“Daddy, why is this squirrel not moving?”
Henry is sitting there, squatted over a very dead squirrel. It was at this moment that I realized I was totally unprepared to introduce the concept of death to a two year old. Do I say the squirrel has gone to heaven? Or, try to explain what happened? All of a sudden it dawns on me that I still don’t have the answer to a lot of big questions, much less what to tell Henry about the squirrel. The biggest one being how do we want to “formally” educate our children. We live in rural Vermont, tucked in with some corn fields and woods. Brushing aside these bigger questions, I moved on to the task at hand. I mustered as much positive energy as I could to describe the basic concepts of the life cycle.
After sitting there for another few seconds Henry says, “So he’s like Nana?” Nana had passed away a few months earlier. “Um, yes Henry, like Nana.” We had not discussed Nana’s passing with Henry, but yet he had heard and knew. And there I was, reminded at how amazing these little people truly are, and how much I have to learn!
My wife and I have both taught for a number of years in progressive public schools. The last few years have made us think deeply about how we want to educate our children, and to revisit how that influences our work in public education.
Nurturing the spark
One of the things that both my wife and I firmly believe and want to pass along to our children is for them to truly love learning, and to become lifelong learners. Dennis Littky (co-founder ofand the ) will frequently ask educators, parents, students to think of one word students use to describe school. You already know the answer, a unanimous “Boring!” Education should not be boring, but often times school is. There is a critical difference between the terms learning, education, and schooling. Often these are thought of as the same thing, but in reality there is a difference.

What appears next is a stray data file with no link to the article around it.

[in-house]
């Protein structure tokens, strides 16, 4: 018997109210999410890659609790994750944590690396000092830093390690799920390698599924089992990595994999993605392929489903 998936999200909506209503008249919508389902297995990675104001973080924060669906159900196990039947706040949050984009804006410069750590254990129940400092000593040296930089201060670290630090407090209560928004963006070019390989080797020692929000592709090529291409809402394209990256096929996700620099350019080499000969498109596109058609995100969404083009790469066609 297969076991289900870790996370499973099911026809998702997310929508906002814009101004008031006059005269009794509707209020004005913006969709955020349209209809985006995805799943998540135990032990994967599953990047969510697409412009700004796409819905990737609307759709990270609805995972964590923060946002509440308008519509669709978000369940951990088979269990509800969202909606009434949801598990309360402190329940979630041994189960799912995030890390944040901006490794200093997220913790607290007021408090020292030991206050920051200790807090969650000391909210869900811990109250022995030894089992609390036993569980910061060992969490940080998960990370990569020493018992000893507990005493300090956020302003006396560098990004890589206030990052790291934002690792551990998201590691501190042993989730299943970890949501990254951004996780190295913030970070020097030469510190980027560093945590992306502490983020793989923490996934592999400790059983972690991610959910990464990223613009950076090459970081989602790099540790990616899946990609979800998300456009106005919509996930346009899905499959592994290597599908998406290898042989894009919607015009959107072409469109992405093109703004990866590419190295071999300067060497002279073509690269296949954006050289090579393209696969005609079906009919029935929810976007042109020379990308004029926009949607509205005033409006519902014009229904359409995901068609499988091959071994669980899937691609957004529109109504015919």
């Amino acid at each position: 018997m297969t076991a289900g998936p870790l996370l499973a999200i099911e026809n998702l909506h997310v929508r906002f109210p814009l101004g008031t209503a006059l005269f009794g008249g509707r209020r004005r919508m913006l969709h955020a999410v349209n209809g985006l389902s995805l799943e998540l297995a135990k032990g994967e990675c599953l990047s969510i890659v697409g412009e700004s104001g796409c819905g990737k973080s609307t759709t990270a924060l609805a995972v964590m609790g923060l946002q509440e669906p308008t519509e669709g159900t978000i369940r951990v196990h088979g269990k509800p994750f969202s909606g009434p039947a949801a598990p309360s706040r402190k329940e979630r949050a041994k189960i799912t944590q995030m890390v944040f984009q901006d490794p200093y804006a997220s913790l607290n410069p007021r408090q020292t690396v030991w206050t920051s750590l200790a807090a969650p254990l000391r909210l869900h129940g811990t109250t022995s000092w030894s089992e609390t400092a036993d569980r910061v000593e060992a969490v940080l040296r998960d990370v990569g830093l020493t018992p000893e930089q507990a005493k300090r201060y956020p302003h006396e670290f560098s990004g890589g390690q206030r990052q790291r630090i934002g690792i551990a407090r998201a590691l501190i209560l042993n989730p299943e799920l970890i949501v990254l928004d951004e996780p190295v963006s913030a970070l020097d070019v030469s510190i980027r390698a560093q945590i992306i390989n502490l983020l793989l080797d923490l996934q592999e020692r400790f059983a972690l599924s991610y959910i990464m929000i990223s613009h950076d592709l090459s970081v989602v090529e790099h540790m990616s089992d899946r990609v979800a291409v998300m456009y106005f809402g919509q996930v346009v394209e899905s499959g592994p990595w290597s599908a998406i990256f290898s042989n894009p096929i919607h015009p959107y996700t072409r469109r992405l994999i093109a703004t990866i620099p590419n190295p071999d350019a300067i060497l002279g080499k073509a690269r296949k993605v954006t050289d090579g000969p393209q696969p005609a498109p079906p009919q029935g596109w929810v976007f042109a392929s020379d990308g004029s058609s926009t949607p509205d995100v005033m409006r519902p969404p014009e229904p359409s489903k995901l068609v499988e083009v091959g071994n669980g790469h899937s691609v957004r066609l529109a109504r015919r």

Two Mark Twain quotes that I think illustrate this balance nicely are “I try never to let my schooling get in the way of my education,” and “Never let formal education get in the way of your learning.” Aarticle takes this a step further by declaring first of all that schools are prisons, and secondly that “joyful learning requires freedom”.
Our boys are interested in all kinds of things, they are very active, and love being outside. With Henry turning four, and Harrison about to be two, we see a brewing conflict with traditional school and the dispositions of our kids. Henry is currently infatuated with the following: volcanoes, pirates, construction, and skiing. He can explain the difference between dormant and active volcanoes, and has a loose understanding of plate tectonics. Harrison on the other hand is really into music and animals. Harrison has learned when to stop petting the cat (tail flicking and the angry purr), and likes to play bongos and kazoo at the same time.
We feel that it is very important to enable our boys to pursue their interests, and while we both work or have worked in the public education system, we are finding it hard to balance the ultra personalization of our kids education with the fact that, for example, volcanoes aren’t really part of theuntil 5th grade. But back to Twain and Littky. We want to encourage our boys to follow their interest and passions, with a focus on learning and growing. To do this we need to be tuned in to their social-emotional needs (soft skills), and continue to support them further in their learning.
Power of Play
Think about the last thing you learned “for yourself,” meaning not a work-related or formal school objective. Maybe it was cooking, or a new hobby, or something else. Chances are, you immersed yourself in doing this new activity, read lots about it (including Wikipedia), watched Youtube videos, maybe had some mentors or friends who you consulted as experts. It may not have felt like “learning” but in reality it probably was. I posit that this is because of the playful approach to it, “This is something fun that I enjoy and want to get better at.”